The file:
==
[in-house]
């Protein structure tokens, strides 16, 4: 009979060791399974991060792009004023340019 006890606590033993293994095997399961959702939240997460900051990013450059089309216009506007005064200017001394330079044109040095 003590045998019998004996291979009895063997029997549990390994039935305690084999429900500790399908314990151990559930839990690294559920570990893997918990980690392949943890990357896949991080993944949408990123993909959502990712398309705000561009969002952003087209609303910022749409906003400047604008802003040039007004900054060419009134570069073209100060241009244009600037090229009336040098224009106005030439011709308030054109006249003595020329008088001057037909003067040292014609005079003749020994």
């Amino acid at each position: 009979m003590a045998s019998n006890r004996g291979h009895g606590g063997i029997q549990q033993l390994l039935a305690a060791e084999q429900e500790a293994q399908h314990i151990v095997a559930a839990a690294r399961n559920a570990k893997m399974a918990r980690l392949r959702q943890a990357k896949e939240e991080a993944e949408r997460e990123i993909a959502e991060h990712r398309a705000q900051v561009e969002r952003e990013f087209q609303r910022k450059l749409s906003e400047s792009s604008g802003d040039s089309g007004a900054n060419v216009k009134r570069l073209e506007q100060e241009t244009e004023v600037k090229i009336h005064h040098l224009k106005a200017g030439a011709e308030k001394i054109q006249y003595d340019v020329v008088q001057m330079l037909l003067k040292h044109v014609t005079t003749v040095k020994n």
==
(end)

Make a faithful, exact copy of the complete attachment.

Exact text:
[in-house]
């Protein structure tokens, strides 16, 4: 009979060791399974991060792009004023340019 006890606590033993293994095997399961959702939240997460900051990013450059089309216009506007005064200017001394330079044109040095 003590045998019998004996291979009895063997029997549990390994039935305690084999429900500790399908314990151990559930839990690294559920570990893997918990980690392949943890990357896949991080993944949408990123993909959502990712398309705000561009969002952003087209609303910022749409906003400047604008802003040039007004900054060419009134570069073209100060241009244009600037090229009336040098224009106005030439011709308030054109006249003595020329008088001057037909003067040292014609005079003749020994």
């Amino acid at each position: 009979m003590a045998s019998n006890r004996g291979h009895g606590g063997i029997q549990q033993l390994l039935a305690a060791e084999q429900e500790a293994q399908h314990i151990v095997a559930a839990a690294r399961n559920a570990k893997m399974a918990r980690l392949r959702q943890a990357k896949e939240e991080a993944e949408r997460e990123i993909a959502e991060h990712r398309a705000q900051v561009e969002r952003e990013f087209q609303r910022k450059l749409s906003e400047s792009s604008g802003d040039s089309g007004a900054n060419v216009k009134r570069l073209e506007q100060e241009t244009e004023v600037k090229i009336h005064h040098l224009k106005a200017g030439a011709e308030k001394i054109q006249y003595d340019v020329v008088q001057m330079l037909l003067k040292h044109v014609t005079t003749v040095k020994n």